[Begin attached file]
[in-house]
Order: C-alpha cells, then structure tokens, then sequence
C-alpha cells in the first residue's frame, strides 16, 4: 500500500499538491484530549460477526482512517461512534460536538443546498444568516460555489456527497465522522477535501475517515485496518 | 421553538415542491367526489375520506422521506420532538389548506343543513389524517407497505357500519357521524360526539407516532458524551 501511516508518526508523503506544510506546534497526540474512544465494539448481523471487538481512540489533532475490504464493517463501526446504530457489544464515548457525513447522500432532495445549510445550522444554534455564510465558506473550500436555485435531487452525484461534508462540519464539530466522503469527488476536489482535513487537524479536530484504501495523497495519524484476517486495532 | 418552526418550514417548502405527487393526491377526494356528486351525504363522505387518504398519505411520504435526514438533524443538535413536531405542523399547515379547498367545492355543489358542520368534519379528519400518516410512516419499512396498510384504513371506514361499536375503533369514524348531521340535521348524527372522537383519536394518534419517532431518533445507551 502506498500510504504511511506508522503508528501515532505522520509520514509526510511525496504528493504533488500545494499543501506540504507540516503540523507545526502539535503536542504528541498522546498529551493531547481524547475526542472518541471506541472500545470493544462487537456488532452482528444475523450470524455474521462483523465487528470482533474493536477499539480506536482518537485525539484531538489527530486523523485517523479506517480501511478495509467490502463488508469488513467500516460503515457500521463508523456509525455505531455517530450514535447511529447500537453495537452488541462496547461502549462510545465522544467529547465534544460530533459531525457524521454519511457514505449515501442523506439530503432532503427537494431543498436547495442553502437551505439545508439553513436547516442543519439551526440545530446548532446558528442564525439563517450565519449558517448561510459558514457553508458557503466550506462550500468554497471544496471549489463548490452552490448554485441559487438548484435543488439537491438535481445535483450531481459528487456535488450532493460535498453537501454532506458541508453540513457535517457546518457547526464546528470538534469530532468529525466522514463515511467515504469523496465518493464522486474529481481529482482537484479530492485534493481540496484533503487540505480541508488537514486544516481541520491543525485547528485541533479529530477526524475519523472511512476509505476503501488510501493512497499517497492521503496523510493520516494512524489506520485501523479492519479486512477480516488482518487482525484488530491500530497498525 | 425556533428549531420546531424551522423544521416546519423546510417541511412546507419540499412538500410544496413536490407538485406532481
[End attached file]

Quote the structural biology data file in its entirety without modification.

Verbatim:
[in-house]
Order: C-alpha cells, then structure tokens, then sequence
C-alpha cells in the first residue's frame, strides 16, 4: 500500500499538491484530549460477526482512517461512534460536538443546498444568516460555489456527497465522522477535501475517515485496518 | 421553538415542491367526489375520506422521506420532538389548506343543513389524517407497505357500519357521524360526539407516532458524551 501511516508518526508523503506544510506546534497526540474512544465494539448481523471487538481512540489533532475490504464493517463501526446504530457489544464515548457525513447522500432532495445549510445550522444554534455564510465558506473550500436555485435531487452525484461534508462540519464539530466522503469527488476536489482535513487537524479536530484504501495523497495519524484476517486495532 | 418552526418550514417548502405527487393526491377526494356528486351525504363522505387518504398519505411520504435526514438533524443538535413536531405542523399547515379547498367545492355543489358542520368534519379528519400518516410512516419499512396498510384504513371506514361499536375503533369514524348531521340535521348524527372522537383519536394518534419517532431518533445507551 502506498500510504504511511506508522503508528501515532505522520509520514509526510511525496504528493504533488500545494499543501506540504507540516503540523507545526502539535503536542504528541498522546498529551493531547481524547475526542472518541471506541472500545470493544462487537456488532452482528444475523450470524455474521462483523465487528470482533474493536477499539480506536482518537485525539484531538489527530486523523485517523479506517480501511478495509467490502463488508469488513467500516460503515457500521463508523456509525455505531455517530450514535447511529447500537453495537452488541462496547461502549462510545465522544467529547465534544460530533459531525457524521454519511457514505449515501442523506439530503432532503427537494431543498436547495442553502437551505439545508439553513436547516442543519439551526440545530446548532446558528442564525439563517450565519449558517448561510459558514457553508458557503466550506462550500468554497471544496471549489463548490452552490448554485441559487438548484435543488439537491438535481445535483450531481459528487456535488450532493460535498453537501454532506458541508453540513457535517457546518457547526464546528470538534469530532468529525466522514463515511467515504469523496465518493464522486474529481481529482482537484479530492485534493481540496484533503487540505480541508488537514486544516481541520491543525485547528485541533479529530477526524475519523472511512476509505476503501488510501493512497499517497492521503496523510493520516494512524489506520485501523479492519479486512477480516488482518487482525484488530491500530497498525 | 425556533428549531420546531424551522423544521416546519423546510417541511412546507419540499412538500410544496413536490407538485406532481